By Registered Health Visitor – Julia Headland
What is a Dislocation?
A dislocation occurs when extreme force is put on a ligament, allowing the ends of two connected bones to separate. Ligaments are the flexible bands that connect various bones and cartilage and they are also what binds the bones and the joints together. Dislocation is not common at all in younger children because their growth plates are weaker than the muscles and tendons and therefore dislocations are much more common amongst teenagers. What is very common in toddlers is a pulled elbow.
A pulled elbow is a really common injury in a child under the age of 5 and is often referred to as a ‘nursemaid’s’ elbow. A pulled elbow occurs when the lower arm (the radius bone) becomes partially dislocated or slips out of its normal position at the elbow joint. The strong stretchy band that is the ligament normally holds the radius bone in place but after a fall or sudden pull, the ligament can be overstretched and the bone partially slips out from underneath the ligament.
- One of the main causes is when there is a sudden pull on a child’s arm or wrist and in particular, when a child is lifted up off the ground by one arm.
- Another cause can be if a child falls over on to an out stretched hand.
- Swinging a child by the arms or hands
- Yanking on a child’s arm to make them walk faster
- Pulling a child’s arm through a sleeve
Signs and Symptoms
- Pain – no doubt the first thing that will happen is that the child will cry.
- The child will not use the affected arm.
- You may notice that their arm may just hang by their side.
- The elbow may be slightly bent and the palm may be turned towards the body
It is really important that if you suspect your child has a pulled elbow that you seek medical treatment from the GP surgery or the hospital or A&E. The reason for this is that the longer the elbow has been out of place, the more difficult it is to put back into place and it may take longer to recover.
The partial dislocation will be reduced which means that it will be manipulated back into place. Unfortunately, this can be quite painful and distressing but thankfully it only lasts a moment and is over when the radial bone pops back into place.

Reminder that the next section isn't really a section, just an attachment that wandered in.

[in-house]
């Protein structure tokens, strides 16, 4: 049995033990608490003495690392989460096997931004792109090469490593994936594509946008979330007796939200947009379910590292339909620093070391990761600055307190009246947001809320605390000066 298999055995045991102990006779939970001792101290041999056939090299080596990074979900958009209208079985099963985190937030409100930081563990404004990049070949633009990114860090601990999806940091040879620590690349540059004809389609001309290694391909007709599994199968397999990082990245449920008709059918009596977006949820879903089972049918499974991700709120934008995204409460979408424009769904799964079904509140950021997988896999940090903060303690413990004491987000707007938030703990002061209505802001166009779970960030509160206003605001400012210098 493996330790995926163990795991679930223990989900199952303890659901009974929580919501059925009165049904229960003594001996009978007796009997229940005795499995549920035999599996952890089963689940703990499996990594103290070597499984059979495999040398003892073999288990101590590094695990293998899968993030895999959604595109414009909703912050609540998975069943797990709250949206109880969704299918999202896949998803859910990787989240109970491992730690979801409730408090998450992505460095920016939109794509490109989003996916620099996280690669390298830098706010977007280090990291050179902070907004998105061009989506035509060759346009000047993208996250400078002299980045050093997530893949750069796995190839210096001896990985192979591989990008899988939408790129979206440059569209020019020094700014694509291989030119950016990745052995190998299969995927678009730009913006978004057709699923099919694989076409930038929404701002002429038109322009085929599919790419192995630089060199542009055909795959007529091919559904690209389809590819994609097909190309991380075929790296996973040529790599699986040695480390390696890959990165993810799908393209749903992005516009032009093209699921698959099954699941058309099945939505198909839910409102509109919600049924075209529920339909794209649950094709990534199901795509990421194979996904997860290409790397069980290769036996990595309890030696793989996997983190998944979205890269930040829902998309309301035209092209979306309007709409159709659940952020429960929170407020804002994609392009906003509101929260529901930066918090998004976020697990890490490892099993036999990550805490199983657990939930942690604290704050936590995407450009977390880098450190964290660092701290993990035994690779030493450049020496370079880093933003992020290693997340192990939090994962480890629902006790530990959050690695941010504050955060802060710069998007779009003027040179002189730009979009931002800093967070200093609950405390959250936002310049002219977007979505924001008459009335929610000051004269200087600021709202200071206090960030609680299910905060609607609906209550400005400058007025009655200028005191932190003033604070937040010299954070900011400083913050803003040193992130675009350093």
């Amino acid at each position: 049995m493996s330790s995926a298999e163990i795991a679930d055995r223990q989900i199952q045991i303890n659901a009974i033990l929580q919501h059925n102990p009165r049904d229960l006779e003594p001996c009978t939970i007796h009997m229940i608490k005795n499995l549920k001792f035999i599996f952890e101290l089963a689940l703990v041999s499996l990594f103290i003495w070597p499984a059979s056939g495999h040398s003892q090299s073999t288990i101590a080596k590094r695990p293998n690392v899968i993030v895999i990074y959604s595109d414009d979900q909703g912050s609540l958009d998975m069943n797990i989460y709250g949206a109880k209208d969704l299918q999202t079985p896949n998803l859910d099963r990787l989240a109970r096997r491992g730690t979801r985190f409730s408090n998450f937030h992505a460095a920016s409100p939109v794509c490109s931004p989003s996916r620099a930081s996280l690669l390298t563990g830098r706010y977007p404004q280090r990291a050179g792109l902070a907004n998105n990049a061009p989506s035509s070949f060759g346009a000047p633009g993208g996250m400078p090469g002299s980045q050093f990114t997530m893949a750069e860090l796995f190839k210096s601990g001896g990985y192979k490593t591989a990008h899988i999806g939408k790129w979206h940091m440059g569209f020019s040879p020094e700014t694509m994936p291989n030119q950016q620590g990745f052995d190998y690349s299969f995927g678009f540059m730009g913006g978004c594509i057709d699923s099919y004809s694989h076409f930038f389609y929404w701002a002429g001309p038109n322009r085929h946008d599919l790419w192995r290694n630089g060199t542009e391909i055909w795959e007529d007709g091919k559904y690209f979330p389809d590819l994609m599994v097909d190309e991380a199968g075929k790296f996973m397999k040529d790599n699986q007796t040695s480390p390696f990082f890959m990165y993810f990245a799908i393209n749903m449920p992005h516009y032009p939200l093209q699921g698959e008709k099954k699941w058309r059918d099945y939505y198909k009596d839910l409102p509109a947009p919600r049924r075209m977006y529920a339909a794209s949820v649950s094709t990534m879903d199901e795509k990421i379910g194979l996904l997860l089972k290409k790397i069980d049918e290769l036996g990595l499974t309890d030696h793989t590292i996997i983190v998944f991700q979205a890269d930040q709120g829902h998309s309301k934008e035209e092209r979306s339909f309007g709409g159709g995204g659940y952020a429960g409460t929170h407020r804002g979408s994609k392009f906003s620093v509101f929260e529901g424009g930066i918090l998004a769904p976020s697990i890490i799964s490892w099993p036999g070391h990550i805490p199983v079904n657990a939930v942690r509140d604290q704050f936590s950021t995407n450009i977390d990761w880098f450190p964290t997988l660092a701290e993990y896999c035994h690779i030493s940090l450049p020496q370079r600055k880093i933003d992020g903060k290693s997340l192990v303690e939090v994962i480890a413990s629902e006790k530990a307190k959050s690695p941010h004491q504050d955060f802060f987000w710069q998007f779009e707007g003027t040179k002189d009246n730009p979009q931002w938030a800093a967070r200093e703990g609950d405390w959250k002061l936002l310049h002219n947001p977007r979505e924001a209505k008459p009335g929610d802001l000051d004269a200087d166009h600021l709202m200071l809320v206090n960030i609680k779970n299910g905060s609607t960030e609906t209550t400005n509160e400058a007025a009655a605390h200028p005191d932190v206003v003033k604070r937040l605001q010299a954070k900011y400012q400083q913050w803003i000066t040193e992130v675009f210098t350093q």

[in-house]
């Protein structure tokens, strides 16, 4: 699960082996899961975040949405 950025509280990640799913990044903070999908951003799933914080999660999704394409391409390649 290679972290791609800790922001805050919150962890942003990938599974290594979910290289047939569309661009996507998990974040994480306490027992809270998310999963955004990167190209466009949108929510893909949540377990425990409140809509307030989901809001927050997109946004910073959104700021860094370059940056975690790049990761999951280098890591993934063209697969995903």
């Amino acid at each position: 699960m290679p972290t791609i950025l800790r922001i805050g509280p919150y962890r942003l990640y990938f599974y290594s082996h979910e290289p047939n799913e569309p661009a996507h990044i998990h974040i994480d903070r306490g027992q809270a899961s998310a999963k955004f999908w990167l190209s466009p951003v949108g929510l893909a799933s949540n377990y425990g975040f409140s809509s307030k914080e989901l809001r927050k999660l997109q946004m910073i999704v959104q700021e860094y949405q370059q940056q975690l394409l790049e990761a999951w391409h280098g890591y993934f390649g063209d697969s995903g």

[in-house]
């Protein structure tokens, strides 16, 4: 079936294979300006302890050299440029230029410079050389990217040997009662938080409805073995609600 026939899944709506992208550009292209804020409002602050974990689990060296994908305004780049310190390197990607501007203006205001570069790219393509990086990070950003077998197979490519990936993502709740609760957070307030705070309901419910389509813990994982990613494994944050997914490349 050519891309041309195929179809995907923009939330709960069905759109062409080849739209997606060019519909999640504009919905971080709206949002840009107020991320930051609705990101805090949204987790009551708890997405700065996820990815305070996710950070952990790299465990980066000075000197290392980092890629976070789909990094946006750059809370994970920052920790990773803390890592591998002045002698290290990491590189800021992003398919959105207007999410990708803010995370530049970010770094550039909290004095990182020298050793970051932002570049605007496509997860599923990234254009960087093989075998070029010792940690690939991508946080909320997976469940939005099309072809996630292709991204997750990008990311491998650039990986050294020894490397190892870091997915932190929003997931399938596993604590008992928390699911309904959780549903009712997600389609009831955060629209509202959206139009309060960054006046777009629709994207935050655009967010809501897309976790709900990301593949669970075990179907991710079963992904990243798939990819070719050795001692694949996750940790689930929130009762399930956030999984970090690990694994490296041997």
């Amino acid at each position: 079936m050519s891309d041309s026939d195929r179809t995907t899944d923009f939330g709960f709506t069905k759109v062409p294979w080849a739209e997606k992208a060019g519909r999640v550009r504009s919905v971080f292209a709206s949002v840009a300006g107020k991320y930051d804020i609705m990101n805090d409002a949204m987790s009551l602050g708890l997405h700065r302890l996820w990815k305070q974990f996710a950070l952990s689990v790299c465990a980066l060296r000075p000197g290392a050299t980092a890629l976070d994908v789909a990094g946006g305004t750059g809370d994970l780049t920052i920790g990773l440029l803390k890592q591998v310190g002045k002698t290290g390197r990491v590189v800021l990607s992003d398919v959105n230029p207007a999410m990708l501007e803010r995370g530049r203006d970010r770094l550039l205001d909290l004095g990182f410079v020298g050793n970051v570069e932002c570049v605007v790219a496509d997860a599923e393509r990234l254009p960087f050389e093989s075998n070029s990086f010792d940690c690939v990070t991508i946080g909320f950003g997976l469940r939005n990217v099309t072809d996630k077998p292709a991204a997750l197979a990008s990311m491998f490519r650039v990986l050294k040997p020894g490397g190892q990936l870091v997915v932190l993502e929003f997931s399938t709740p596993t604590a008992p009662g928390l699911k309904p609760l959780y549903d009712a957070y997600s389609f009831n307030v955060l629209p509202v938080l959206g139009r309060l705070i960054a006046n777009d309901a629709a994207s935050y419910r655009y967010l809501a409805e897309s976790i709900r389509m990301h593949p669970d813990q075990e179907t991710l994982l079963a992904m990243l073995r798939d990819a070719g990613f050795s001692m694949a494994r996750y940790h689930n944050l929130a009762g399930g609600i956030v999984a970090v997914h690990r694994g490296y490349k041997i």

Often the child is able to move his arm straight away however if the elbow was partially dislocated for a while before treatment, they may have some pain for a couple of days for which they can be treated with pain killers.
Prevention of pulled elbow
Some children may be more at risk than others to get pulled elbow and it may happen more than once, particularly if a child has loose joints.
The most important thing you can do to prevent a pulled elbow or partial dislocation is not to pick your child up by the lower arms or wrists, always pick them up from under their armpits.
For those people I have not yet met, my name is Julia Headland and I am a registered health visitor and registered general nurse with a degree in public health and over 20 years of experience. I am very pleased to work alongside the Norfolk House Nursery team.
You can arrange to meet me for confidential advice or guidance about your child’s health or development; during the pandemic these consultations are being conducted by Zoom or telephone.
My consultations are free of charge and they are confidential.
You can book an appointment with me via the Norfolk House Nursery staff.
You can also follow me on Facebook, by clicking here.